One the first rock artists to achieve massive success in early '80s thanks to widespread exposure on MTV, Billy Idol came to fame mixing his Elvis sneer and bad-boy good looks with an appealing blend of pop hooks, punk attitude and danceable rock. British singer Idol originally fronted the popular 70's UK punk band Generation X before embarking on a solo career.
The vocalist quickly rocketed to stardom worldwide, scoring hits such as "White Wedding" and "Dancing With Myself" from his self-titled debut. His big commercial breakthrough came in 1984 with the release of his album 'Rebel Yell.' Powered by songs written with flamboyant guitar wizard Steve Stevens, the record spawned big time MTV/radio hits such as the title anthem, "Eyes Without a Face," and "Flesh for Fantasy," eventually going double platinum and establishing Idol as an arena headliner stateside.
Though hits would continue to come for Idol, his huge success came with sizeable distractions (Idol's drug problems and crash-and-burn relationships were well-documented in an episode of VH-1's "Behind the Music") that slowed his production. After "To Be a Lover" and "Sweet Sixteen" from the 1987 album Whiplash Smile and "Cradle of Love" from 1990's Charmed Life, Idol's dismal '93 effort Cyberpunk all but killed his career with its half-baked futuristic theme and techno beats.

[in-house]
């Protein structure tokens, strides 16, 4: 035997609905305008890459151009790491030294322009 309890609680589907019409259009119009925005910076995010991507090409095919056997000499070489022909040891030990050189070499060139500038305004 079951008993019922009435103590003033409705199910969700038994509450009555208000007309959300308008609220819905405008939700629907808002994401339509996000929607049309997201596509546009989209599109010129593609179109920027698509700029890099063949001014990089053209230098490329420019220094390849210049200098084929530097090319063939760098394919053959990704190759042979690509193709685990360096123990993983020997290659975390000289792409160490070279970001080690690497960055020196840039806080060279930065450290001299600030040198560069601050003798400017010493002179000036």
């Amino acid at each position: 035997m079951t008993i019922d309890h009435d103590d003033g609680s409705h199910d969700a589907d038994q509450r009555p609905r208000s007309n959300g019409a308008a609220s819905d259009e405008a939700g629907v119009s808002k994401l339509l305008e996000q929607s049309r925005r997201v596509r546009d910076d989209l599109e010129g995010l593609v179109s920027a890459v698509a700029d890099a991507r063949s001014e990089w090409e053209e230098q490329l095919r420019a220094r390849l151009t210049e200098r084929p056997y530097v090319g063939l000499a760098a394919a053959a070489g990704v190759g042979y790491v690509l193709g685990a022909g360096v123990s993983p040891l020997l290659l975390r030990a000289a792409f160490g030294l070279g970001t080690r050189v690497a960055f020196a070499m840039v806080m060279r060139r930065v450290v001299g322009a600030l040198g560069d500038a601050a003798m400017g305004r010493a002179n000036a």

The vocalist would resurface not in music but in film with his entertaining cameo in Adam Sandler's "The Wedding Singer" playing himself. A reunion tour playing classic songs with Stevens and a best-selling greatest hits collection followed. Idol hadn't released a proper new album since Devil's Playground in 2005 (not counting his Christmas album Happy Holidays from the following year), but the singer finally issued a new collection of songs with the slick Trevor Horn produced disc Kings & Queens of the Underground last fall. Idol plays new songs alongside fan favorites when he, Stevens and his current band come to Oakland for this sold-out show at the Fox Theater. Bronco opens the show.
Sunday, Feb. 15, 8 p.m. $55 (sold out)